"Even in his native LA, it’s taken almost 20 years for the art world to grasp the extent of steve roden’s complex, genre-blurring oeuvre. That’s partly his own fault, having begun his career by compartmentalizing his international sound art activities under the moniker in/between/noise. But as the synaesthesia kicked into high gear, roden’s diverse activities – oil painting, drawing, collage, assemblage, sculpture, installation, film, video, writing, blogging, archiving and curating… and sound art – began to resemble facets of a gigantic crystalline matrix. 

Saturday, March 22, 2014

Transparent Hauntologies

I was just reminded of this very thoughtful and accurate rundown of the Found Moldy Slides as hauntological artifacts akin to the Disintegration Loops of Billy Basinski and the lo-fi pop gems of Ariel Pink. Be sure and click through to his other articles on art and music as examples of "the haunting of a historicised present by spectres that cannot be ‘ontologised’ away."

"One of the most exciting things about hauntology, I think, is that it’s possibly one of the first aesthetic movements in quite a while to see some very specific equivalence in technique between sonic and visual art. I’d been looking long and hard for a visual counterpart to the music of The Caretaker, William Basinski and lately Indignant Senility– I knew one definitely existed, it was just a matter of finding it – when I suddenly found a postcard of an image from one Doug Harvey yesterday.
The Caretaker, Basinski and Indignant Senility (call them the ‘playback hauntologists’) create new pieces of music from ancient tape and vinyl recordings that are treated or weathered down in various ways until they become an ironic, emotionally-laden dark ambient noise. Generally their work is not what you’d call collage – the recordings they use are chopped into long extracts, looped or even left to play in their entirety, but significantly they don’t combine samples (as The Focus Group does) or mix in more contemporary elements (as Boards of Canada and Mordant Music do). In this way the outlines of the original source object are faintly intact, but it’s heavily ‘decayed’ or ‘decaying’.
The rotted celluloid paintings of Peter Doig, which I described in my big ol’ treatise on and survey of hauntology, seemed a bit analogical to this process, but since they were paintings, the original image (even if based on a photograph as it usually was) was always ultimately contrived. To make the equivalence closer, the original source object would have to be an image that was recorded in a similar way as sound is recorded on tape or vinyl. Such a recorded image would of course be generated through photography.
The images in this post are slides found by Doug Harvey in the growing pile of waste kipple outside the Los Angeles home of a serial hoarder, following some kind of intervention or change of heart. Untouched for years, the slides had fallen prey to damp and mould, a process which dramatically transformed the colours and forms within them..."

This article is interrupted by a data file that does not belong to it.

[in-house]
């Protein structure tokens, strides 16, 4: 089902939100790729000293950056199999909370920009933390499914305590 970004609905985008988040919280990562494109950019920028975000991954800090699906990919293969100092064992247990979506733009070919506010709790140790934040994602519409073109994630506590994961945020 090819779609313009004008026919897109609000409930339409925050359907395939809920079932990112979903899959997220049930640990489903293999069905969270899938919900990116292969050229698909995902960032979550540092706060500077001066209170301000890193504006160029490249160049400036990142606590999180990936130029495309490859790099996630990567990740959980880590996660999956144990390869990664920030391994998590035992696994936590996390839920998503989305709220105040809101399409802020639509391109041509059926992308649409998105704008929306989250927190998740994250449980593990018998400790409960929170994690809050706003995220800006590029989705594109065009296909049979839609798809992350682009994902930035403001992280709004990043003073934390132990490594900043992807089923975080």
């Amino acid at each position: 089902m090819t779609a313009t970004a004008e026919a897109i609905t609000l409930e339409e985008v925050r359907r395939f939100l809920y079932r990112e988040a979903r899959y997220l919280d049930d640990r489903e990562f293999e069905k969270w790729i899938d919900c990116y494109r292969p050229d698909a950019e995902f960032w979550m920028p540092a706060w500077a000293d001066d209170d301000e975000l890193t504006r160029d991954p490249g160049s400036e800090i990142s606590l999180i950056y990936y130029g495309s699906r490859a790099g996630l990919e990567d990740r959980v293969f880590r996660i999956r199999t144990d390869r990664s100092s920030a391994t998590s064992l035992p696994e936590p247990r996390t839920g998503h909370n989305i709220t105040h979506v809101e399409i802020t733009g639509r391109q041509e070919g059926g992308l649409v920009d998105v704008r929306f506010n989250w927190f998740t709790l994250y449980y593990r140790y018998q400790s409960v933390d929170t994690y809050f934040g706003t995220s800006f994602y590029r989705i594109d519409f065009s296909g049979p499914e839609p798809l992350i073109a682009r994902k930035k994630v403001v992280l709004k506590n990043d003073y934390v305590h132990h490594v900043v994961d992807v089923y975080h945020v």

Read the rest of Adam Harper's Out of the Mould, the New here.

Friday, March 21, 2014

Not in the show, but moldy as hell...

DOUG HARVEY - "Found Moldy Slides"
March 15 - April 12, 2014

TEL 213 625-2522
Hours: Wednesday – Saturday 12 – 5 PM (and by appointment)

Monday, March 17, 2014

Download Glenn Bray on LARZ

Glenn Bray and I got to stretch out over almost 90 minutes for Sunday's Less Art Radio Zine on KCHUNG, playing the music of Spike Jones, Basil Wolverton, Fred Blassie, Omo the Hobo, The 3 Haircuts, Zacharly, Tuli Kupferberg, Bowen Weems, The Dinks, anonymous "blue" country swing 78s, an audio collage recreation of the Sunset Strip riot by Sonny Bono, and much more! We got to discuss Glenn's huge new book from Fantagraphics, The Blighted Eye, and many of the artists represented therein -- including Carl Barks, Harvey Kurtzman, Byron Werner, Cameron Jamie, and others.

I once again forgot to take a photo during the session -- but above is a wholly convincing artist's rendition of what it must have looked like. Although most of the music Glenn selected tends toward the novelty/fringe R&B categories, it came out in our off-air discussion that he actually attended the T.A.M.I. show, saw Syd Barrett live (and post-Syd Floyd in a bar with about 10 people in the audience), BowWowWow's debut in London, and many similar epochal moments in rock history! Guess I'll have to have him back! Sorry about the loud Chinese opera. Oh yeah, and we're doing a book signing at Arcana Books in Culver City on Sunday April 6th - details TK.

And here is the link: the link.

Friday, March 14, 2014

Viral Moldy Slide Memes

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Glenn Bray on LARZ Sunday March 16

To coincide with the publication of Fantagraphic's massive "The Blighted Eye: Original Comic Art from The Glenn Bray Collection," Glenn will be my guest on this Sunday's edition of Doug Harvey's Less Art Radio Zine (Sunday at 12 noon at, spinning Spike Jones, Basil Wolverton, wrestler Fred Blassie, and other sound artifacts from his chequered past. Here's a profile I did on him a couple of years back...

Glenn Bray
Visionary quester

Most art collectors are passive and predictable, content to acquire works that represent their good taste and knowledge of the art historical canon. Then there are those who are more correctly identified as patrons — initiating projects, conducting obsessive research, sometimes bringing to light overlooked or forgotten niches of culture.

For years, Jim Shaw kept urging me to visit Glenn Bray’s collection, but it wasn’t until I wrote a catalog essay for an exhibition of his archive of work by the visionary grotesque comic book artist Basil Wolverton that I finally made the short trek to the Valley, where Bray still manages the hardware store his father founded, and lives with his partner, Dutch underground comix legend Lena Zwalve.